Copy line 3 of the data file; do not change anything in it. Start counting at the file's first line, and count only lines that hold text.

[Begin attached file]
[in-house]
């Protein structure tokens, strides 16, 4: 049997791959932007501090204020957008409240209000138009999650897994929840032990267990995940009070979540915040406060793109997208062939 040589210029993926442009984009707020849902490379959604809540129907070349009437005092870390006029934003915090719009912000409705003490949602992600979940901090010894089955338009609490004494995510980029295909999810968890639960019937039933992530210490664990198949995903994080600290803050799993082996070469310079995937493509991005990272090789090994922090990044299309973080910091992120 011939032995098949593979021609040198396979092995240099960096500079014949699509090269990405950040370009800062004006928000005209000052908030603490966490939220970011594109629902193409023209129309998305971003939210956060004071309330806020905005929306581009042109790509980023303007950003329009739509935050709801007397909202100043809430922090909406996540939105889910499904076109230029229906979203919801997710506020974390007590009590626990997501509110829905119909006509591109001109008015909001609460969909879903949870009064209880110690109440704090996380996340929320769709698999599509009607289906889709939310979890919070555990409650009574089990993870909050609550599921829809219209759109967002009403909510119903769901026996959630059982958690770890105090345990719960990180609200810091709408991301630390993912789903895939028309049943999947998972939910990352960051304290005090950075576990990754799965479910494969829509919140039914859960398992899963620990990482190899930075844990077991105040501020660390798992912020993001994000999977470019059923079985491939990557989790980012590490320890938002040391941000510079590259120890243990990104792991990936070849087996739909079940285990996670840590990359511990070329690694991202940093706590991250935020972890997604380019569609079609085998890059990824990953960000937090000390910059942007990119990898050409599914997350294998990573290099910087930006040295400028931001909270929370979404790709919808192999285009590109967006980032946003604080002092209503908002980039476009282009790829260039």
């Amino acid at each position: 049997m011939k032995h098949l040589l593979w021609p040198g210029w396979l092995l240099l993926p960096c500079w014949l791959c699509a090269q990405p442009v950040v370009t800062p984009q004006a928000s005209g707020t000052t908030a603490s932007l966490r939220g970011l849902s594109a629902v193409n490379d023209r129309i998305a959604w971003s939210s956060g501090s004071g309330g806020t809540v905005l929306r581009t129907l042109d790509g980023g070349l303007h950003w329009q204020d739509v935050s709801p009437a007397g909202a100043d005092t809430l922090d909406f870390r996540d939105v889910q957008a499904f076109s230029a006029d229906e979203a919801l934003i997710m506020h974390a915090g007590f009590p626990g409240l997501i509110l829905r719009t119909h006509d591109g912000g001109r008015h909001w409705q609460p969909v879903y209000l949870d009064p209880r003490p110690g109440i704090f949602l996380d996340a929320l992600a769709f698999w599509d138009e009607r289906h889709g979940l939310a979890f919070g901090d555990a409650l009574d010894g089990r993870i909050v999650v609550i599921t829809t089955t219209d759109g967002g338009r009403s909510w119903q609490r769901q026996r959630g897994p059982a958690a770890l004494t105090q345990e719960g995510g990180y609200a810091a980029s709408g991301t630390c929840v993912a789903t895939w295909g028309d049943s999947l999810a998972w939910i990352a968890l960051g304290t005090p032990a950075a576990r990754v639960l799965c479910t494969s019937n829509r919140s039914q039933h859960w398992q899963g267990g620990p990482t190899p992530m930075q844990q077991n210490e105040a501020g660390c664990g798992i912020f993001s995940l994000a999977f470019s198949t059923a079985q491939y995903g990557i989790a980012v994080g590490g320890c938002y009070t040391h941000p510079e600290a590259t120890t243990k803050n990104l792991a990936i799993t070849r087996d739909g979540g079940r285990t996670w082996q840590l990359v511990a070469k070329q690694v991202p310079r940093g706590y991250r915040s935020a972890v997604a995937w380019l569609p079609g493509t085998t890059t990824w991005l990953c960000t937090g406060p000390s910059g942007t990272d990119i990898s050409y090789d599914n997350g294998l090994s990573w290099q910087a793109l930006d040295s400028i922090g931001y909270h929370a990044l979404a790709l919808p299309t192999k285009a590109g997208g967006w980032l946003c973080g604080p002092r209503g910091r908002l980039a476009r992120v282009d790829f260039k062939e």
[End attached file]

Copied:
């Amino acid at each position: 049997m011939k032995h098949l040589l593979w021609p040198g210029w396979l092995l240099l993926p960096c500079w014949l791959c699509a090269q990405p442009v950040v370009t800062p984009q004006a928000s005209g707020t000052t908030a603490s932007l966490r939220g970011l849902s594109a629902v193409n490379d023209r129309i998305a959604w971003s939210s956060g501090s004071g309330g806020t809540v905005l929306r581009t129907l042109d790509g980023g070349l303007h950003w329009q204020d739509v935050s709801p009437a007397g909202a100043d005092t809430l922090d909406f870390r996540d939105v889910q957008a499904f076109s230029a006029d229906e979203a919801l934003i997710m506020h974390a915090g007590f009590p626990g409240l997501i509110l829905r719009t119909h006509d591109g912000g001109r008015h909001w409705q609460p969909v879903y209000l949870d009064p209880r003490p110690g109440i704090f949602l996380d996340a929320l992600a769709f698999w599509d138009e009607r289906h889709g979940l939310a979890f919070g901090d555990a409650l009574d010894g089990r993870i909050v999650v609550i599921t829809t089955t219209d759109g967002g338009r009403s909510w119903q609490r769901q026996r959630g897994p059982a958690a770890l004494t105090q345990e719960g995510g990180y609200a810091a980029s709408g991301t630390c929840v993912a789903t895939w295909g028309d049943s999947l999810a998972w939910i990352a968890l960051g304290t005090p032990a950075a576990r990754v639960l799965c479910t494969s019937n829509r919140s039914q039933h859960w398992q899963g267990g620990p990482t190899p992530m930075q844990q077991n210490e105040a501020g660390c664990g798992i912020f993001s995940l994000a999977f470019s198949t059923a079985q491939y995903g990557i989790a980012v994080g590490g320890c938002y009070t040391h941000p510079e600290a590259t120890t243990k803050n990104l792991a990936i799993t070849r087996d739909g979540g079940r285990t996670w082996q840590l990359v511990a070469k070329q690694v991202p310079r940093g706590y991250r915040s935020a972890v997604a995937w380019l569609p079609g493509t085998t890059t990824w991005l990953c960000t937090g406060p000390s910059g942007t990272d990119i990898s050409y090789d599914n997350g294998l090994s990573w290099q910087a793109l930006d040295s400028i922090g931001y909270h929370a990044l979404a790709l919808p299309t192999k285009a590109g997208g967006w980032l946003c973080g604080p002092r209503g910091r908002l980039a476009r992120v282009d790829f260039k062939e």